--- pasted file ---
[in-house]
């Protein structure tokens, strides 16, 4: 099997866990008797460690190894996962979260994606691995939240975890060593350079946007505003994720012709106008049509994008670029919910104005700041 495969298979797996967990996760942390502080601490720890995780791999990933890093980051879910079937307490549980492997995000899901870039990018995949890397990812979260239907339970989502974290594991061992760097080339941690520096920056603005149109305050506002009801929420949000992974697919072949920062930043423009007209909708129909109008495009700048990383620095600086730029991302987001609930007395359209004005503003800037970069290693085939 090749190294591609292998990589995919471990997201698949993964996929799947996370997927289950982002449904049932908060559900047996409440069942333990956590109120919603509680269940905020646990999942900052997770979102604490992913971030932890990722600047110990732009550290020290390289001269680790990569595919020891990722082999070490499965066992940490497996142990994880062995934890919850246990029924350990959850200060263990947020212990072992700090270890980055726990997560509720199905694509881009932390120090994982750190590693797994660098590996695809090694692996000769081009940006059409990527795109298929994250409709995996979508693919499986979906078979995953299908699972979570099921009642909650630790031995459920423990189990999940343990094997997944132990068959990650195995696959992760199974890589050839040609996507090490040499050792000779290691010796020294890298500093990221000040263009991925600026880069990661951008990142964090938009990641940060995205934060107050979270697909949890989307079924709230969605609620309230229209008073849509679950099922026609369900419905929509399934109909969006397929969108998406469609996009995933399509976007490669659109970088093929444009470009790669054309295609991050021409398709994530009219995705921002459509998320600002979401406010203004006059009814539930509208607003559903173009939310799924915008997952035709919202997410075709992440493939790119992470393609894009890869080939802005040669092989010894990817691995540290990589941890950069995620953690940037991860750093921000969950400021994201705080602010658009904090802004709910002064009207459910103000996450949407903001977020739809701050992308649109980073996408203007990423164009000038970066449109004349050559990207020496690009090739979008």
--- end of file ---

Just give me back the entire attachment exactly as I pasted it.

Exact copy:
[in-house]
């Protein structure tokens, strides 16, 4: 099997866990008797460690190894996962979260994606691995939240975890060593350079946007505003994720012709106008049509994008670029919910104005700041 495969298979797996967990996760942390502080601490720890995780791999990933890093980051879910079937307490549980492997995000899901870039990018995949890397990812979260239907339970989502974290594991061992760097080339941690520096920056603005149109305050506002009801929420949000992974697919072949920062930043423009007209909708129909109008495009700048990383620095600086730029991302987001609930007395359209004005503003800037970069290693085939 090749190294591609292998990589995919471990997201698949993964996929799947996370997927289950982002449904049932908060559900047996409440069942333990956590109120919603509680269940905020646990999942900052997770979102604490992913971030932890990722600047110990732009550290020290390289001269680790990569595919020891990722082999070490499965066992940490497996142990994880062995934890919850246990029924350990959850200060263990947020212990072992700090270890980055726990997560509720199905694509881009932390120090994982750190590693797994660098590996695809090694692996000769081009940006059409990527795109298929994250409709995996979508693919499986979906078979995953299908699972979570099921009642909650630790031995459920423990189990999940343990094997997944132990068959990650195995696959992760199974890589050839040609996507090490040499050792000779290691010796020294890298500093990221000040263009991925600026880069990661951008990142964090938009990641940060995205934060107050979270697909949890989307079924709230969605609620309230229209008073849509679950099922026609369900419905929509399934109909969006397929969108998406469609996009995933399509976007490669659109970088093929444009470009790669054309295609991050021409398709994530009219995705921002459509998320600002979401406010203004006059009814539930509208607003559903173009939310799924915008997952035709919202997410075709992440493939790119992470393609894009890869080939802005040669092989010894990817691995540290990589941890950069995620953690940037991860750093921000969950400021994201705080602010658009904090802004709910002064009207459910103000996450949407903001977020739809701050992308649109980073996408203007990423164009000038970066449109004349050559990207020496690009090739979008």